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March-25, 2022 Our garden blueprint

The weather in Georgia is not normal this year. We had some really hot days in the Winter which woke up quite a few bulbs especially daffodils before their usual schedule. Then we had a quite harsh frost and even a bit of snow early this month (in March!) when a large portion of our perennial plants already started sprouting, the peach tree, blueberries, and some roses were blooming, self-seeded tomatoes are already grown six inches tall, and flower seeds that I sowed last October finally grew…then there was the frost. Even though we moved some fragile plants back to our non-heated greenhouse, many still got hit hard. Some never came back. We lost a couple of succulents, the bigger tomatoes, and some seedlings. It is not the cold that killed them, but the sudden temperature change. Luckily, most of the plants were just shocked and reacted with curled leaves and withering flowers. Some plants are doing exceptionally well though. After the first success of the Arbequina olive tree, we hauled another 22 small olive trees last year. Most of them are Arbequina, and we added a couple of different varieties. We planted them last month when the soil was no longer frozen while the entire land was still sleeping in the cradle of Winter.


Arbequina olives

On the same day, we dug out all of our lavenders from the rose bed and planted them along with the olive trees all the way to the now-dedicated Mediterranean garden. One of the reasons was that we were inexperienced when we first planted the roses and lavenders and we left little space for these plants to grow large. Another reason was that we slowly learned to keep plants that enjoy similar conditions in the same area. Our Mediterranean garden is located on a previous big hole caused by a fallen tree. We filled it with topsoil, grits, and leaf mold in the beginning years, and tried multiple times to grow veggies and seedlings in vain. It is a "bad spot" for a lot of plants, as this location is super sunny while the soil is really poor. It is on the hill so sometimes we got lazy and did not go there for many days. One day we moved rosemary there as a border plant and it grew exceptionally well. The loose soil there retains enough moisture but drains well. Both sun and wind are lavish there. We don't need to tend them at all. Then we started to plant more herbs there: thymes, chives, oregano, comfreys, and a couple of lavenders. Last winter, we added more self-made compost mixed with some burned plants ash to mulch the area. A little bit alkaline should be good for them. So by now, we have multiple garden areas: a super sunny rose garden on the right side of the deck and a small fruit orchard area with grapes, cherries, one peach tree, and multiple blueberries on the left side. A half shade slope that is shared by a sweet tea olive (osmanthus), hellebores, hydrangea, and viburnums.half-shade On our full sun and wide-open meadow area, there are olive trees and lavenders all the way to our Mediterranean garden with more perennial herbs. Many crocuses will appear in early spring here too. The border of the meadow is lined up with all sorted sun-loving perennial flowers. They are right above the rose garden, which creates a marvelous blooming scene from late spring all the way to fall.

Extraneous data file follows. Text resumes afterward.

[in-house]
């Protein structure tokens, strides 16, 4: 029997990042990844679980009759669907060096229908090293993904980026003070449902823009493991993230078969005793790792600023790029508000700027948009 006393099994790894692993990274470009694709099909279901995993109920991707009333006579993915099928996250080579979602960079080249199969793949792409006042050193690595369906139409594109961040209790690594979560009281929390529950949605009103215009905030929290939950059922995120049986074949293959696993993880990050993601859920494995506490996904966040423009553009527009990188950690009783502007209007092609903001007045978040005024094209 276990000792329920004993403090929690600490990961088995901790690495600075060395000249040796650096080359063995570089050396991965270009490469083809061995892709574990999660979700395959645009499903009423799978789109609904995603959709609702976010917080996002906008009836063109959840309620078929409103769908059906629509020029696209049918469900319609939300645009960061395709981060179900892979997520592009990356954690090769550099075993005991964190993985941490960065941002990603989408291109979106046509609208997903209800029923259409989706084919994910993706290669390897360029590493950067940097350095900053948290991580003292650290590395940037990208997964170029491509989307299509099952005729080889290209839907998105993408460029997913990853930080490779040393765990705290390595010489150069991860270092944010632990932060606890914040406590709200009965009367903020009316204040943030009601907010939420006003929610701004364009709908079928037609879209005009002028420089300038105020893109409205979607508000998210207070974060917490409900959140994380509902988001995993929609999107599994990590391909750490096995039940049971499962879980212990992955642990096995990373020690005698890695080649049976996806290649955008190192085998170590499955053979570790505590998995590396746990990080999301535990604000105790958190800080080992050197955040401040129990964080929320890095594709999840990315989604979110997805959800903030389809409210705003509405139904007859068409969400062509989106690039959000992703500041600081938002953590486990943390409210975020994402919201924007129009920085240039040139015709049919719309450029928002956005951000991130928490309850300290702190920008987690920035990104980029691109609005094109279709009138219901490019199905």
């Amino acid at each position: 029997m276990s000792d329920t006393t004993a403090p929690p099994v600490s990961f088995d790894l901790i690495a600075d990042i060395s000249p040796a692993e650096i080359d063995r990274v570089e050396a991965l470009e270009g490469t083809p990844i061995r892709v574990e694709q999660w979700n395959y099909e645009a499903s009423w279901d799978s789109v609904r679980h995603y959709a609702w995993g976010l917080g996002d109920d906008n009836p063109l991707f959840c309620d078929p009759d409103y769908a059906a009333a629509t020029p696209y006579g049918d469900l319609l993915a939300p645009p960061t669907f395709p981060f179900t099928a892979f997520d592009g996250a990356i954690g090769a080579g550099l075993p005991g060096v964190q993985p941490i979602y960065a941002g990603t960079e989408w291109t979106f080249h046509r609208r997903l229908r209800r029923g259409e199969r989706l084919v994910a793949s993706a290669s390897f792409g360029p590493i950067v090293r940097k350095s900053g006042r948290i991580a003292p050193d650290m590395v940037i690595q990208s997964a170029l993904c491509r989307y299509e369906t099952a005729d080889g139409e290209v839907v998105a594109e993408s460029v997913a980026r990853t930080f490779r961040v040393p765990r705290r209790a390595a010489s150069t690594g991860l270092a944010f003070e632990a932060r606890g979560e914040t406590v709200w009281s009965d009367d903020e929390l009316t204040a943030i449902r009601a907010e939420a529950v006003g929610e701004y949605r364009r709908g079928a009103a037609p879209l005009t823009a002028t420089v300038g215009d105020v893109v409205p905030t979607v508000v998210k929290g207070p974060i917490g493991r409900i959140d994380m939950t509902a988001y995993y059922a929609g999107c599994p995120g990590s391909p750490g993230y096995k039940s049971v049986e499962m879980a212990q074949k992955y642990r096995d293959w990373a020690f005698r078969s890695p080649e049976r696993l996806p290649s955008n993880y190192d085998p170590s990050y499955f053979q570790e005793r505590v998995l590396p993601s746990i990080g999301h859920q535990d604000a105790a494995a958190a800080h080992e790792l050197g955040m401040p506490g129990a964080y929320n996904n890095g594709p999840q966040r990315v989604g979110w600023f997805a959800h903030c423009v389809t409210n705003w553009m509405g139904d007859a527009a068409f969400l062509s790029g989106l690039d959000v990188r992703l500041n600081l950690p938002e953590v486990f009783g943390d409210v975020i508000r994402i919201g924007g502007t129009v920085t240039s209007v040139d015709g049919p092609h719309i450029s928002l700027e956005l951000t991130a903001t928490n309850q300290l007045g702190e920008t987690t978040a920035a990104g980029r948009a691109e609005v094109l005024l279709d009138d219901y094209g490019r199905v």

Behind the meadow is our big woodland area. We planted hostas, ferns, azaleas, shade grass, Pieris, creeping phlox, foxgloves, and many other shade plants. The key is to use larger brushes and plants to provide structure and plant the other herbaceous plants around them. We planted some snakehead bulbs in the woods in the winter and I cannot wait to see them bloom.

Our favorite spot, of course, is the waterlily pond that sits at the border of our meadow and woodland area. It gets half full sun and half shade. Goldfish are growing obviously bigger and bigger after two years. Iris and creeping jenny around the pond multiply. Dragonflies would fly around in the summer. Our chair is in the shade while water lilies and lotuses bloom in the sun.

We also created a bog area by the pond and then a mini wildlife pond in the bog area. Cannas, elephant ears, and leopard plants grow wildly in the hot Georgia summer. Toads, frogs, and their tadpoles can be seen almost all year round.


Weather: H 60 L:40 Cloudy with chilling wind

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